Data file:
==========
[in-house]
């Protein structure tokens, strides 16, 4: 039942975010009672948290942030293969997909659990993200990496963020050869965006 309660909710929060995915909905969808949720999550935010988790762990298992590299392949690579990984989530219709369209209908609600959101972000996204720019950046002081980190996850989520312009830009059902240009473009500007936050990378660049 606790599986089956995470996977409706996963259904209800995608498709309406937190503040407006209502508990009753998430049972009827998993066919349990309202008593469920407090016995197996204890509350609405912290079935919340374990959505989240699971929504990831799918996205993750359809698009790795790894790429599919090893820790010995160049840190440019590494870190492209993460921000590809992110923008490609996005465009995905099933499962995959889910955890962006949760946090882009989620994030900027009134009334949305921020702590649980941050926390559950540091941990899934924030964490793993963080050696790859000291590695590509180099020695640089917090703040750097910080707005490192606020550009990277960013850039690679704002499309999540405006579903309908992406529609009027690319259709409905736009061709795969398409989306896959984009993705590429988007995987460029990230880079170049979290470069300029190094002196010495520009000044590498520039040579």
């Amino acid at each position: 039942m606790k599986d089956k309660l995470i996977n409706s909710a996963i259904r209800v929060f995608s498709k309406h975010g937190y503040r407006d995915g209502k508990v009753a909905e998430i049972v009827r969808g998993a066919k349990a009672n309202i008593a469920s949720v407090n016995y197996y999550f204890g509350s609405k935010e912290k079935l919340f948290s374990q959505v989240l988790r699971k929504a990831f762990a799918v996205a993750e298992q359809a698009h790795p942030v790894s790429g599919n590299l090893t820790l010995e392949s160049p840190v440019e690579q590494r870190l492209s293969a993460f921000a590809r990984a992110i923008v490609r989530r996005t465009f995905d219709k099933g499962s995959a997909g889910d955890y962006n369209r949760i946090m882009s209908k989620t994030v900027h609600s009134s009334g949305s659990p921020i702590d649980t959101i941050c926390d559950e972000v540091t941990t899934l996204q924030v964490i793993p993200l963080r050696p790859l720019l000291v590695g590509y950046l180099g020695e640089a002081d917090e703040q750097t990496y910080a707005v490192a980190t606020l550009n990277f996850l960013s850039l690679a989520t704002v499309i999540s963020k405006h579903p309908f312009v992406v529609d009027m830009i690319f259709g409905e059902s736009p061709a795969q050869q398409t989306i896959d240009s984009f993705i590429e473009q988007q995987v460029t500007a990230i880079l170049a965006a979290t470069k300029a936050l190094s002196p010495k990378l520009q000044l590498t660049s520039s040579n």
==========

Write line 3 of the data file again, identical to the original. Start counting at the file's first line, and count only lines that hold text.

């Amino acid at each position: 039942m606790k599986d089956k309660l995470i996977n409706s909710a996963i259904r209800v929060f995608s498709k309406h975010g937190y503040r407006d995915g209502k508990v009753a909905e998430i049972v009827r969808g998993a066919k349990a009672n309202i008593a469920s949720v407090n016995y197996y999550f204890g509350s609405k935010e912290k079935l919340f948290s374990q959505v989240l988790r699971k929504a990831f762990a799918v996205a993750e298992q359809a698009h790795p942030v790894s790429g599919n590299l090893t820790l010995e392949s160049p840190v440019e690579q590494r870190l492209s293969a993460f921000a590809r990984a992110i923008v490609r989530r996005t465009f995905d219709k099933g499962s995959a997909g889910d955890y962006n369209r949760i946090m882009s209908k989620t994030v900027h609600s009134s009334g949305s659990p921020i702590d649980t959101i941050c926390d559950e972000v540091t941990t899934l996204q924030v964490i793993p993200l963080r050696p790859l720019l000291v590695g590509y950046l180099g020695e640089a002081d917090e703040q750097t990496y910080a707005v490192a980190t606020l550009n990277f996850l960013s850039l690679a989520t704002v499309i999540s963020k405006h579903p309908f312009v992406v529609d009027m830009i690319f259709g409905e059902s736009p061709a795969q050869q398409t989306i896959d240009s984009f993705i590429e473009q988007q995987v460029t500007a990230i880079l170049a965006a979290t470069k300029a936050l190094s002196p010495k990378l520009q000044l590498t660049s520039s040579n």